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The Growth Of Indian Art

The Indian word for culture is ‘Sanskriti’. For ages, Indians have described their culture as ‘Human Culture’. It has a universal appeal. People belonging to diverse communities and languages, having different diets, and performing different customs harmoniously coexist in India. Thus, the soul of the cultural heritage of India lies in the fact that it’s a combined essence of religions, traditions, customs, and beliefs.

Image credits: Saffron Art

Over the years, great styles of art, architecture, painting, music, dance, festivals, and customs have regained their lost recognition in India. This wide variety has made Indian culture unparalleled, and the entire world still looks up to it. The cultural heritage of India still flourishes, maintaining its original features along with changes, a key indicator of its strength and the growth of Indian art.

The Rise Of Indian Art 

Art lovers across India must have heard a lot of paintings made by foreign artists being sold for a million dollars thinking why Indian artists are never on the list.

Well, today, you can proudly say that Indian artists have also attained the prestigious status of creating million-dollar paintings. The ‘untitled’ painting from V.S. Gaitonde was sold for around 4.1 million dollars. Another painting named ‘Birth’ was sold at an incredible price of approximately 26 crore INR. Amrita Sher-Gil’s masterpiece, “The Story Teller,” dated 1937, achieved an unprecedented sale of 61.8 crore at an auction held at The Oberoi in New Delhi. Both artworks were auctioned at the prestigious Christie’s. The growth of Indian art in India is slowly but eventually creating an impact on the global art industry.

PM Promoting Indian Art 

Prime Minister Narendra Modi spread the same message on a global stage. Prime Minister Narendra Modi makes it a tradition to promote India’s rich and diverse culture whenever he meets foreign dignitaries. He is known to give gift items that represent the tradition and heritage of the country. It is said PM Modi gifted a Rogan painting to Danish queen Margrethe, a silver meenakari bird figure from Banaras to crown princess Mary and a brass tree of life from Rajasthan to his Finland counterpart. He gifted items to his European delegates that signify value to India’s history, culture, and traditions. Among these gifts were the Pashmina stole, the Dhokra boat, the silver Meenakari bird figure and more.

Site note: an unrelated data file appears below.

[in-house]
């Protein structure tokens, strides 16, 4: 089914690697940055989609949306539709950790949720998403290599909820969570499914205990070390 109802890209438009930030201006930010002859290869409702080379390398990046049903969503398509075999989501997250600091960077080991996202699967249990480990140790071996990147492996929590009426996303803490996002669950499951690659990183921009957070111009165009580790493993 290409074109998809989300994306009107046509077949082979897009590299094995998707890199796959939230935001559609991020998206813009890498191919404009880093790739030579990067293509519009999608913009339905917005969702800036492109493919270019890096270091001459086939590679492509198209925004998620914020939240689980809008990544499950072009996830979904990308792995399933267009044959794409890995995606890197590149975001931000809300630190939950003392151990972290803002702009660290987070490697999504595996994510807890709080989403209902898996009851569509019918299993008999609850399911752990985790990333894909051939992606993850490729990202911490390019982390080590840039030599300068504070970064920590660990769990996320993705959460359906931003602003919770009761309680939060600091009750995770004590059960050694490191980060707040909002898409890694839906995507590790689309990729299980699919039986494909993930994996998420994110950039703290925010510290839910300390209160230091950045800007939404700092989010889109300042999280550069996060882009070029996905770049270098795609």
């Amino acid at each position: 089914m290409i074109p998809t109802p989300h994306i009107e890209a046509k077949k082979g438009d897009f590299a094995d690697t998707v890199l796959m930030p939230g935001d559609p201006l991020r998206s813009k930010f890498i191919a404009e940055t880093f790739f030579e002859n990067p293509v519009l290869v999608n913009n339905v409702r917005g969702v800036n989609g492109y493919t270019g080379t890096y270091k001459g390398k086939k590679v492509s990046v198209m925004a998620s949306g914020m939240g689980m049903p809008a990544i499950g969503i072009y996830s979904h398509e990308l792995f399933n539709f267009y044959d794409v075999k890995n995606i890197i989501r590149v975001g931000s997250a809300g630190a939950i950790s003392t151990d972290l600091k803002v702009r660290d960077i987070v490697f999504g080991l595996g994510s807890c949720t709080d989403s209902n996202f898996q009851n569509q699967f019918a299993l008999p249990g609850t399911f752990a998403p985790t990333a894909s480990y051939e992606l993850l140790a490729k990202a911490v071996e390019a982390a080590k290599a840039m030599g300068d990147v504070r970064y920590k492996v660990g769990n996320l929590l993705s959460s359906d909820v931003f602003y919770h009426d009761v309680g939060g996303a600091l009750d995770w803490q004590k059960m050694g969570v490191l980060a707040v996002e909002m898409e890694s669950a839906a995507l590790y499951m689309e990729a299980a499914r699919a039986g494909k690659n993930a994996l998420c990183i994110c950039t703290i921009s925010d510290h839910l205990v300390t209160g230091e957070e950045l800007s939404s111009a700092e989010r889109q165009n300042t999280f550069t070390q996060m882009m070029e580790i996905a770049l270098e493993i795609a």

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Indian Art Growing Financially

There is a strong demand for new, innovative yet traditional art from young and established Indian artists alike. Western auction houses and art galleries appear to have become suddenly obsessed with Indian art in the past few years. The interest from collectors, galleries and institutions is unreal. With the increasing globalisation of the art market, collectors, curators, and auction houses have over the last few years turned their attention to art from emerging economies.

Top Artists Of Indian Art

Lately, there have been major Indian shows in London, and their success showed that this interest is here to stay. The buyers of Indian art are becoming increasingly global. However, top Indian artists such as T.V. Santhosh, Atul Dodiya, Thukral and Thagra and Jitish Kallat employ techniques and explore themes that appeal to the global western audience, while maintaining an inherent Indian quality. In the past ten years, the Indian art market has changed beyond recognition. International galleries are now operating out of Mumbai, Delhi, Berlin, London, and New York, while auction houses regularly offer Indian art within the context of western art sales, making Indian art an inseparable part. This has helped to internationalise the collector base.

After large adjustments in the marketplace during 2009, India is once again becoming a focal point for the international art market and is continuing to live up to expectations. Confidence in long-term, sustained growth is the dominant subject in the Indian art market. Demand is from India, Europe, and the U.S. with corporate institutions also playing their part in the growth of Indian art sales.

Indian art has proved that it carries the power and creativity to compete on a global level. The future will see the greatness of Indian artists. Exciting days are ahead!

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